"Features moments of genuine heart-wrenching tenderness"

Up is the 10th feature from animation powerhouse Pixar and it delivers on a grand scale, blending delirious excitement, joy, fun and enough jokes to keep all age levels entertained.  It also features moments of genuine heart-wrenching tenderness with the most moving 20 minutes of any animation ever made.  

Karl Fredrickson (Edward Asner) is a 78 year old widower, living alone childless after the death of his beloved wife.   He and his wife had always dreamed of travelling to Paradise Falls and were captivated as children by tales of daring exploits by the intrepid explorer, Charles Muntz.  As Karl nears the end of his life, he realises he never really completed all the adventures that he planned – life just got in the way.   Now with a real estate company pressuring him to sell his house and move into a nursing home, he decides that he’s had enough and attaches thousands of balloons to his house with the intention of flying away to Paradise Falls.  Unbeknownst to him, he has a stowaway: a persistent and impetuous Wilderness Explorer named Russell (Jordan Nagai).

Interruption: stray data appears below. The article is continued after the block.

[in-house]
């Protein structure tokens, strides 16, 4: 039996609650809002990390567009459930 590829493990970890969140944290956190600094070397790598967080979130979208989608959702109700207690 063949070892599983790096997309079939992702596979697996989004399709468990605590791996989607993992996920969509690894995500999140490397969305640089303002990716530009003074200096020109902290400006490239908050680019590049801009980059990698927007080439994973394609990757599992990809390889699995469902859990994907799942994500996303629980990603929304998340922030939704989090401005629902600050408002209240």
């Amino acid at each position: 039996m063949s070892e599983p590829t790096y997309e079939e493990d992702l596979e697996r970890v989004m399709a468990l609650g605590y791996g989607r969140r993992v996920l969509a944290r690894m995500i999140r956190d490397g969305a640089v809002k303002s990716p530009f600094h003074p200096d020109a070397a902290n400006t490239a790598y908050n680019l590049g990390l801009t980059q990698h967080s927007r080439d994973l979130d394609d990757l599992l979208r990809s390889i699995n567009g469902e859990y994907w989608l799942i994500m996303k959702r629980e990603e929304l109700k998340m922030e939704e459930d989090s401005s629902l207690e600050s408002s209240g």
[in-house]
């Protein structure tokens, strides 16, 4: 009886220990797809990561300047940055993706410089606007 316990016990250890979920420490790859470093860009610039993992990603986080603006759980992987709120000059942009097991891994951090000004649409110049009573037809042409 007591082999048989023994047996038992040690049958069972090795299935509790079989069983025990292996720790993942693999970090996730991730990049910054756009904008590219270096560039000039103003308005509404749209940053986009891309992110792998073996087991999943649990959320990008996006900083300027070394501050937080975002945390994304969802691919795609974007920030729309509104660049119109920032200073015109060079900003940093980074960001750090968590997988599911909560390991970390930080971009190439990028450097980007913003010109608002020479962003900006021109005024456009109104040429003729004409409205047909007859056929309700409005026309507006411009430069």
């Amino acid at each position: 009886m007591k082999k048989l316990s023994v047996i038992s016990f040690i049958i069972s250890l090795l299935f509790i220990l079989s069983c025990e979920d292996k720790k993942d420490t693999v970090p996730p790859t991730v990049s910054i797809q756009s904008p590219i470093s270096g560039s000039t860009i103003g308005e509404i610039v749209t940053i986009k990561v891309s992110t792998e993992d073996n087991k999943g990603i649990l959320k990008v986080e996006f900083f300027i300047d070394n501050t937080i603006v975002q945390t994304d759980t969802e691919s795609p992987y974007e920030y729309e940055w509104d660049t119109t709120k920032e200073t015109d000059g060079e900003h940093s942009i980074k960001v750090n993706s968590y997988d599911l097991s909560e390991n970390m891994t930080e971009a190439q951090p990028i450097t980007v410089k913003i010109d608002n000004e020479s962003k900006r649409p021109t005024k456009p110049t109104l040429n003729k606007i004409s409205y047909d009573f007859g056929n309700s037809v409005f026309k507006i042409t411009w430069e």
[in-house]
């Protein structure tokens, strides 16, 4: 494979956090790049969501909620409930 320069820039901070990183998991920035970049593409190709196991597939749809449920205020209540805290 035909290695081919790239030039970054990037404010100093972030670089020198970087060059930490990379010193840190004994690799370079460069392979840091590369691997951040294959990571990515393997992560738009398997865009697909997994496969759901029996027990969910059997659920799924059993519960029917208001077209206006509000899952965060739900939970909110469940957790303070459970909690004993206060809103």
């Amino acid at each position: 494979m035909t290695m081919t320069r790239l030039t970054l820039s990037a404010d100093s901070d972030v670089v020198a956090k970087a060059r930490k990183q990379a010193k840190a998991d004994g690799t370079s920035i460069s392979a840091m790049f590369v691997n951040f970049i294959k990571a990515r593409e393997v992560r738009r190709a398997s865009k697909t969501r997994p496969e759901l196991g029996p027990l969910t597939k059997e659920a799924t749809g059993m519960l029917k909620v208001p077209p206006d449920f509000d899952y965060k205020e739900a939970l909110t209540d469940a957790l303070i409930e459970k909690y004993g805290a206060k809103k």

Initially irritated by Russell but soon realising that he has to put up with him, Karl eventually mellows and they develop a friendship which grows over the course of the next sixty minutes, as they encounter mythical lost birds, talking dogs and an old explorer (Christopher Plummer) who may not be what he seems.

It’s terrifically good fun; Karl and Russell’s adventures offer scrapes and surprises a plenty and the sheer strength of the writing shines through.  From talking dogs in bi-planes (dogfighters naturally) to 13-foot tropical birds and a flying house, there are so many inventive and original ideas thrown into the mix, that you simply won’t have time to be bored and you’ll be left wide-eyed with wonder for whole portions of the film.  The colours and details are also incredible; huge leaps forward in technology have been made since Pixar’s first film, Toy Story in 1995 and Up is a vibrant kaleidoscope of brilliant colour which has to be seen to be believed. Even the number of balloons attached to Karl’s house is visually impressive, let alone the more complicated action sequences which follow.

It’s not all spectacle and wonder though; Up has an awareness of mortality and a melancholy undertone which hadn’t previously been realised in a Disney film and it’s a brave decision to include a portrayal of death in what is essentially a movie aimed at children.  The result pays off in huge dividends; it’s a fun and accessible family animation with a heart and soul that is incredibly hard to achieve and it’s an absolute triumph.

Up is quite simply a masterpiece:  visually stunning, imaginatively written and well balanced, full of memorable characters, sublime animation and an emotional punch bigger than anything seen before in a Disney film which makes it one of Pixar’s crowning achievements. An absolute must see for this year.

Starring: Edward Asner, Jordan Nagai, Christopher Plummer